When Ruby Kaye lands a pair of hi-tech glasses invented by a brainiac student in a game of strip poker, she's granted flight, super-strength, and - due to a flaw in the specs' programming - super-klutziness! That's the set-up for this indie comic by Sam Johnson and Sally Stone-Thompson, first published last October but back with a second-print cover courtesy of Meisha Mimotofu.
There's a refreshingly everyday feel to the interactions of the students who make up Ruby's social circle. There are no nasty jocks or bitch queens, just believable kids who may get briefly annoyed at one another for, say, spilling a drink on a dress, but don't swear vengeance. Ruby is a little ... enthusiastic in her pursuit of scientist Trevor's glasses, but I'd want them badly too. And while it's pretty unbelievable he'd use them as a stake in a card game, drink is involved. No doubt he'll be trying to get them back before long.
There's a little too much space given to the admittedly enjoyable banter and too little to seeing Ruby strut her stuff as Geek Girl, but I like what we do get. Plus, there's a fine moment of foreboding once Ruby leaves after doing her first official good deed.
Stone-Thompson's work isn't the slickest, but she gives her characters comendably varied features and clothing, and shows a good touch with backgrounds; unfortunately, too many pages seem to be set in a featureless limbo. This is something colour could have helped with, but this is a black and white book.
Still, a comic starring a heroine with super-klutziness is almost bound to have a few hiccups.
Also out now is Mr Mash-Up #0, a Geek Girl spin-off. In the first of three strips aimed at older readers, Cabra Cini, Voodoo Hitwoman, has accepted a contract on Tom Spelling, who killed his girlfriend in a pretendy vampire lark. Along the way, she runs into one Mr Mash-Up. And if that sounds familiar, you've either read Digital Visions #4 or my review of same. The rest of this black and white comic is also reprint material, showcasing Mr Mash-Up in his appearances outside of Geek Girl.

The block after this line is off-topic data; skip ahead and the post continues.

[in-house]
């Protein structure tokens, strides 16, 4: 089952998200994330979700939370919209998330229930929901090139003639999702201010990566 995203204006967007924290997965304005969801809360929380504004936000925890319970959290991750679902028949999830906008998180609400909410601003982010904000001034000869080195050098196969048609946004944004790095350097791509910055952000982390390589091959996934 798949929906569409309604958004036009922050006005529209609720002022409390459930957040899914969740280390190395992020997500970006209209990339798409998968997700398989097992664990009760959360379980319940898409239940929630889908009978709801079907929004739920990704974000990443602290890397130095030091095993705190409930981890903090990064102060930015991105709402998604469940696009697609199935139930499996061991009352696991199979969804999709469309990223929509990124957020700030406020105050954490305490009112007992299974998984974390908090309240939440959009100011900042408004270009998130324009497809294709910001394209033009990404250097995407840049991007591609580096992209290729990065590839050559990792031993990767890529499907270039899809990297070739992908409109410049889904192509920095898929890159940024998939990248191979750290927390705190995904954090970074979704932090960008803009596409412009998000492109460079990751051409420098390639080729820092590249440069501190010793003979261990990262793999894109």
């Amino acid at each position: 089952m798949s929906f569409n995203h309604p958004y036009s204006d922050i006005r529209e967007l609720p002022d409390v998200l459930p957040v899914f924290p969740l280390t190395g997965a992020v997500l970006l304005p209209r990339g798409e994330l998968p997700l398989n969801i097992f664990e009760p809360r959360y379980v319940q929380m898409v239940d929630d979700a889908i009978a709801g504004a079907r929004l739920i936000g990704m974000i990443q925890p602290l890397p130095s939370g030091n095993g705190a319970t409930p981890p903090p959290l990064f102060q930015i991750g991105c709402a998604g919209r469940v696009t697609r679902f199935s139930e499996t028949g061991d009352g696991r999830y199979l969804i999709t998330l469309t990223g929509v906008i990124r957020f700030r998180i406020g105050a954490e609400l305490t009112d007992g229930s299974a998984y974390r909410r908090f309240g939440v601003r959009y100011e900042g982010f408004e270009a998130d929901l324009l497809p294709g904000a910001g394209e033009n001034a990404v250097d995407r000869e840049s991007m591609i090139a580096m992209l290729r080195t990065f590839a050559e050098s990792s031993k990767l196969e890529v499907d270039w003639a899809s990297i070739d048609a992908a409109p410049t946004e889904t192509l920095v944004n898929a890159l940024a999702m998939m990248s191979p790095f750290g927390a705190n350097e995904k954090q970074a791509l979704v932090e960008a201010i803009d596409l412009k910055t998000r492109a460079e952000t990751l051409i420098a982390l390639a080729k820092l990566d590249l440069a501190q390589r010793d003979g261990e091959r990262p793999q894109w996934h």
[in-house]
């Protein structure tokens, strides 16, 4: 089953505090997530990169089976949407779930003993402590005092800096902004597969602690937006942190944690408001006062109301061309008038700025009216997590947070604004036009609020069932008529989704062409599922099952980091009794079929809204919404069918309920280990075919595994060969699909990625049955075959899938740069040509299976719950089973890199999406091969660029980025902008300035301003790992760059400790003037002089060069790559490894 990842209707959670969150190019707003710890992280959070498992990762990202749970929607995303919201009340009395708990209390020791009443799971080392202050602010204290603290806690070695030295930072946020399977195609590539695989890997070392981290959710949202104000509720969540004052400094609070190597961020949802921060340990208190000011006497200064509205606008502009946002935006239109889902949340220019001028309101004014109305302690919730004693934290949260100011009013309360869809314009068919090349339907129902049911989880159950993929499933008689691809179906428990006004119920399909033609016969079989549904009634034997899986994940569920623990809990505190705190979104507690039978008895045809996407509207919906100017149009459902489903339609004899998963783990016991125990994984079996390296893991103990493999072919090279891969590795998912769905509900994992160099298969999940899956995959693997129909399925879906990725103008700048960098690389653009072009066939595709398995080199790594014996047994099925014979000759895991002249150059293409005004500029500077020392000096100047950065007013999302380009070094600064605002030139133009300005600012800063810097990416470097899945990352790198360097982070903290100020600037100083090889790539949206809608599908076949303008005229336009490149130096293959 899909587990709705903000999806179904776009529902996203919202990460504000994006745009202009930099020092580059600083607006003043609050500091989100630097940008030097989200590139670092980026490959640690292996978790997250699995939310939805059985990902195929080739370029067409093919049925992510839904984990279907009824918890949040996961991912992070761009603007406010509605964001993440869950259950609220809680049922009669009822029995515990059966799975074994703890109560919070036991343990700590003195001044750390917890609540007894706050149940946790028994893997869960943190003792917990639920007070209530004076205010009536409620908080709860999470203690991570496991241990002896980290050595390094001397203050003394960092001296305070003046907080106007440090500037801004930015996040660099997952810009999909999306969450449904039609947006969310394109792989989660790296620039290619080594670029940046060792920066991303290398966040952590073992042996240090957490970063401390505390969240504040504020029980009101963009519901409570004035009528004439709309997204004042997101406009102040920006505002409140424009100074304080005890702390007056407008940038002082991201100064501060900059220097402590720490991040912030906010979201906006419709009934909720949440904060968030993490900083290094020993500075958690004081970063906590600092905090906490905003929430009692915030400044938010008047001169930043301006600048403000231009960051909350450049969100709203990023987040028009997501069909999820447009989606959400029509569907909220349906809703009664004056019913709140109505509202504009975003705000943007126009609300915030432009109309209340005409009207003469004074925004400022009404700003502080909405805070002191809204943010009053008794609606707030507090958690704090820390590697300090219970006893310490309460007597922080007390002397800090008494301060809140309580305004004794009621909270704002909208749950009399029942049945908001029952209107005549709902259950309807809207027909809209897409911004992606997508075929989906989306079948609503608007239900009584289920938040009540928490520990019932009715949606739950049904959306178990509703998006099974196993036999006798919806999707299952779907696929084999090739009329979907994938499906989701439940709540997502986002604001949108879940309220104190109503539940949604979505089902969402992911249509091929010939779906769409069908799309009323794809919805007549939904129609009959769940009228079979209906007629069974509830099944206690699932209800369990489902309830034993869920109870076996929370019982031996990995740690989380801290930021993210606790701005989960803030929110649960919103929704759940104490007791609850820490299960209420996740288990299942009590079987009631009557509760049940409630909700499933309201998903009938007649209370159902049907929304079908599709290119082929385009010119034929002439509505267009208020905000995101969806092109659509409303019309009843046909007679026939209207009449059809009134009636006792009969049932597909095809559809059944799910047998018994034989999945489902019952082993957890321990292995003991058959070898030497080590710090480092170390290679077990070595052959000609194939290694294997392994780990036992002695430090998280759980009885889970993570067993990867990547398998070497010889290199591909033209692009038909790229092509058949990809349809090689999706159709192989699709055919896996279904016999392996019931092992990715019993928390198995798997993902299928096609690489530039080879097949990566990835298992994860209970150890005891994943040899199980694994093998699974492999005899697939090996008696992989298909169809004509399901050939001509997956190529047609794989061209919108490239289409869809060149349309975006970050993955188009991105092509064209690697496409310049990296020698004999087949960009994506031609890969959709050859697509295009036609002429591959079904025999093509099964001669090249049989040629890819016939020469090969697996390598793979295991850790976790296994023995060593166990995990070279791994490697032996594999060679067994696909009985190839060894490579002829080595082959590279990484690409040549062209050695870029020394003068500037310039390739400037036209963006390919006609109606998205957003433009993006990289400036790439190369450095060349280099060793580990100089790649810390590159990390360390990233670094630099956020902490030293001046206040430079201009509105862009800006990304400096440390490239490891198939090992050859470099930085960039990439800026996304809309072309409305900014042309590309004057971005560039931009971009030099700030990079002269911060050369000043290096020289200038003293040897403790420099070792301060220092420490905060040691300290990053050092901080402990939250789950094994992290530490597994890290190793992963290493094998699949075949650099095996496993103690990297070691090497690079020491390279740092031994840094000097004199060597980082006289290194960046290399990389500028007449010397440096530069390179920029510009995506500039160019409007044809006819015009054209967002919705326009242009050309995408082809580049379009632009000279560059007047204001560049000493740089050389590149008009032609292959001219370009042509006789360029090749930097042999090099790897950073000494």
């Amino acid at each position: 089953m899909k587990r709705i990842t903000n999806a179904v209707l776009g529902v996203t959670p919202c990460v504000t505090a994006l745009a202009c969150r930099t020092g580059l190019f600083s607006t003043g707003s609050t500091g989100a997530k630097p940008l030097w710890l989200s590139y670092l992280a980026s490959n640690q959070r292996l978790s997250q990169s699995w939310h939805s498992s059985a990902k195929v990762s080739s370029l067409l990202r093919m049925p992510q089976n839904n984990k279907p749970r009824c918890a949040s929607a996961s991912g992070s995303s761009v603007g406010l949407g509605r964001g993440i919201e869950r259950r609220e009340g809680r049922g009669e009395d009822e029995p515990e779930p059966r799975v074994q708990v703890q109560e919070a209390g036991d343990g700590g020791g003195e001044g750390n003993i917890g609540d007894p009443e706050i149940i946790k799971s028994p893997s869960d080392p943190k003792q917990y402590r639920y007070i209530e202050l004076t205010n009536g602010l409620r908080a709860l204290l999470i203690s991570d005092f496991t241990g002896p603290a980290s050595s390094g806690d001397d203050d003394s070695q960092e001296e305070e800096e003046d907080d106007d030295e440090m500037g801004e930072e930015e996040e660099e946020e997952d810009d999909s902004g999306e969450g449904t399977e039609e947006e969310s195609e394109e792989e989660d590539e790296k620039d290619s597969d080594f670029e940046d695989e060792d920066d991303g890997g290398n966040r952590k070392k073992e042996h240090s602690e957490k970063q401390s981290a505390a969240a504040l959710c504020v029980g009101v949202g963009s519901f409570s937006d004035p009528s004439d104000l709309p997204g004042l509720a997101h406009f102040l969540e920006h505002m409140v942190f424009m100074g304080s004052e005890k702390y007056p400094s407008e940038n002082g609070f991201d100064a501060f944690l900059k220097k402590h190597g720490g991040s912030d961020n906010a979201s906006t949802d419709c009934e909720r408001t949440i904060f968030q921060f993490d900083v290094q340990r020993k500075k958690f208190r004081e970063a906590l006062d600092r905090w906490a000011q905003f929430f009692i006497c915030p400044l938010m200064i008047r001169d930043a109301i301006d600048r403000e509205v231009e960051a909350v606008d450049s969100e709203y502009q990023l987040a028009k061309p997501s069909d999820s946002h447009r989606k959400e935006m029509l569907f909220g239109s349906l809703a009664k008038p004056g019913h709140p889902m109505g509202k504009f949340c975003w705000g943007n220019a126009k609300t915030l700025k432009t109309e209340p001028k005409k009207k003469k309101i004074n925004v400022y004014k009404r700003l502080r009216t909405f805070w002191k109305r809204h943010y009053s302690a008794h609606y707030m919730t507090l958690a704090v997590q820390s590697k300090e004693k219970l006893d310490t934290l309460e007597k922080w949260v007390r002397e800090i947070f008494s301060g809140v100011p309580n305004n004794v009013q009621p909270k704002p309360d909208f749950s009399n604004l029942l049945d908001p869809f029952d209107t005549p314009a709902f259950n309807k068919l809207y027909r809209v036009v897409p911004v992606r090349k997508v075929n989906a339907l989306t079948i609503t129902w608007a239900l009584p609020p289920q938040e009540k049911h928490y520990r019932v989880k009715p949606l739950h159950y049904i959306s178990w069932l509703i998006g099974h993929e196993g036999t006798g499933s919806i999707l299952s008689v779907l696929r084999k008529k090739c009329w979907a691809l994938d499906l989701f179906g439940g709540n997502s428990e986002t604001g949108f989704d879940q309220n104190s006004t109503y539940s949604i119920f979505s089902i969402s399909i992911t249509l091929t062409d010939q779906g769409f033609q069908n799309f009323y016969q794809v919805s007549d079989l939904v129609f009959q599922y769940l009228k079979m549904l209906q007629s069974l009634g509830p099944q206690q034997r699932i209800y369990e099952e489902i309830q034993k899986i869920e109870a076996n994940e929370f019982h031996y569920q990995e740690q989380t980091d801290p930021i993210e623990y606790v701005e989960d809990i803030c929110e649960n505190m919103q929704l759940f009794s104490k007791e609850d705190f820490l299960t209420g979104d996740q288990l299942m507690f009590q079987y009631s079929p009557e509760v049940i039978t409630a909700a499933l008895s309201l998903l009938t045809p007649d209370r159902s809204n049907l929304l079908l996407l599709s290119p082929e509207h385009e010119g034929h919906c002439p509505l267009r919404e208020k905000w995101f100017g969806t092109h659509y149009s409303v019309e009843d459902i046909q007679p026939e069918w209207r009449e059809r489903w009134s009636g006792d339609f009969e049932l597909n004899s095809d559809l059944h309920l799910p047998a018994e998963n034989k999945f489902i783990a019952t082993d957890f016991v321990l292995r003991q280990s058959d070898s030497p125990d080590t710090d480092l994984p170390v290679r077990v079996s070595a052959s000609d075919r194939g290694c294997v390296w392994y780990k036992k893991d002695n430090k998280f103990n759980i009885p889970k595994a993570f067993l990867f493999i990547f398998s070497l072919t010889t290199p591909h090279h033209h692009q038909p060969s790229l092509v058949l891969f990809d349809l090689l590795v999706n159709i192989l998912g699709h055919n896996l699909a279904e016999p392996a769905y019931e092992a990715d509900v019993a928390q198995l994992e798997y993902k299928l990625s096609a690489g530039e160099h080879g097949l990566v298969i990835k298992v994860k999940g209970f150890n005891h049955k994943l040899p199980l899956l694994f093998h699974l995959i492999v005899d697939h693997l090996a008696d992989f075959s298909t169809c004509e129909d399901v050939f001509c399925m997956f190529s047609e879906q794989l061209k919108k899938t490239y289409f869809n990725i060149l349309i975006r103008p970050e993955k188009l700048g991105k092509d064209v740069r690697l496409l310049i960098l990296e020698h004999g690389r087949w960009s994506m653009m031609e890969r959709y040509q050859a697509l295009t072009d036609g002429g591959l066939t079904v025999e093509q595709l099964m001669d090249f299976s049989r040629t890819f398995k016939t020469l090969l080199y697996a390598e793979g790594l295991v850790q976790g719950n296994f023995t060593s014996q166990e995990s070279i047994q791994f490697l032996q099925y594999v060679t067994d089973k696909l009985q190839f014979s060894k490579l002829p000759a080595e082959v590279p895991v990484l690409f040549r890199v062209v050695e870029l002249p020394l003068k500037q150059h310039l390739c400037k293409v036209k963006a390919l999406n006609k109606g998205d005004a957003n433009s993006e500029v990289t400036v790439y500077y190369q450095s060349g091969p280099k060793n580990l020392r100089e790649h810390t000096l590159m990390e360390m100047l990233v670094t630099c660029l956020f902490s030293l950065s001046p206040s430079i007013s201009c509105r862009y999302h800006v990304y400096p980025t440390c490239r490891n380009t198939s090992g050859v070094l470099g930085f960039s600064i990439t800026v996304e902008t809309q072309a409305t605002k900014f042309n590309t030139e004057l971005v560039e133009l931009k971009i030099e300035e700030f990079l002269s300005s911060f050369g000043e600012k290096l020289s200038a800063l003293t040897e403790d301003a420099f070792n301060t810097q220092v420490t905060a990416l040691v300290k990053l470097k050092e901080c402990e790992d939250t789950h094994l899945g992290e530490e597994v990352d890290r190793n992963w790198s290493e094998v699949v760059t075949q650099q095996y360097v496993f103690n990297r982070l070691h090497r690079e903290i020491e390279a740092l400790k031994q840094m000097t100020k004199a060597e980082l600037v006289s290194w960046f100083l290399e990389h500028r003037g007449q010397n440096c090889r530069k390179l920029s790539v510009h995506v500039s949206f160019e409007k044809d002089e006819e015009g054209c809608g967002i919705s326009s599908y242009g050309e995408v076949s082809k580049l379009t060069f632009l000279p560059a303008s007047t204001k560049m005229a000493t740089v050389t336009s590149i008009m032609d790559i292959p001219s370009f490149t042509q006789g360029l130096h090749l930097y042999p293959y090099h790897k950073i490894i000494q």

Return of the Prodigal #!%* shows us a different side to the limbo demon Cabra meets, with him positioned as underappreciated scion of a warrior family.An albino scythe-slinger, he has the ability to become anyone's worst nightmare, and here teams up with female fighter Delfi Matrix, who's getting a spotlight in Geek Girl. Like all the strips in this anthology, it's written by that man Johnson, and the mystery is how the apparently sane warrior here becomes the monster seen in the other strips. It establishes Mr Mash-Up's power during a scuffle with the 'Screemers', but Delfi fails to step out of the box marked Generic Female Fighter. The art by penciller Eric Lamont and inker Mike Bunt has energy, but looks very much like the work of journeymen beginners.
Then there's Gold Town, a place where urban legends are real - and Mr Mash-Up is among them. He's barely seen this strip, but his presence is felt as one Pete the Pimp, a rubbish wrangler of ladies of the night, bids to recruit new girls. Unfortunately for him, the only woman interested turns out to be more than he can handle. While Pete's open declaration to strangers that he's a pimp, and Huggy Bear wardrobe, made me giggle, this strip has the most potential, in a comics grindhouse way. Meisha Mimotofu's art isn't flashy, but the layouts work well and the characters look fine. The storytelling works for the most part, bar one moment when it seems Pete has been shot, but he hasn't - the shame of it is, I loved the composition of the panel which 'showed' he'd taken a bullet.
All in all, Mr Mash-Up is a varied read, showcasing Johnson's versatility, as well as his tyro artists and the title character.
Being from a small British independent, you may find it difficult to get hold of Geek Girl and Mr Mash-Up, so I'm borrowing some info from Actuality Press' PR bumf. But call me Mr Advertorial and I'm setting the Voodoo Hitwoman on you!
Geek-Girl #0 is available now in $2.50 Regular and Variant Editions and $1 digital/Kindle Editions – along with regular and digital editions of Mr. Mash-Up #0 – at www.geekgirlcomics.com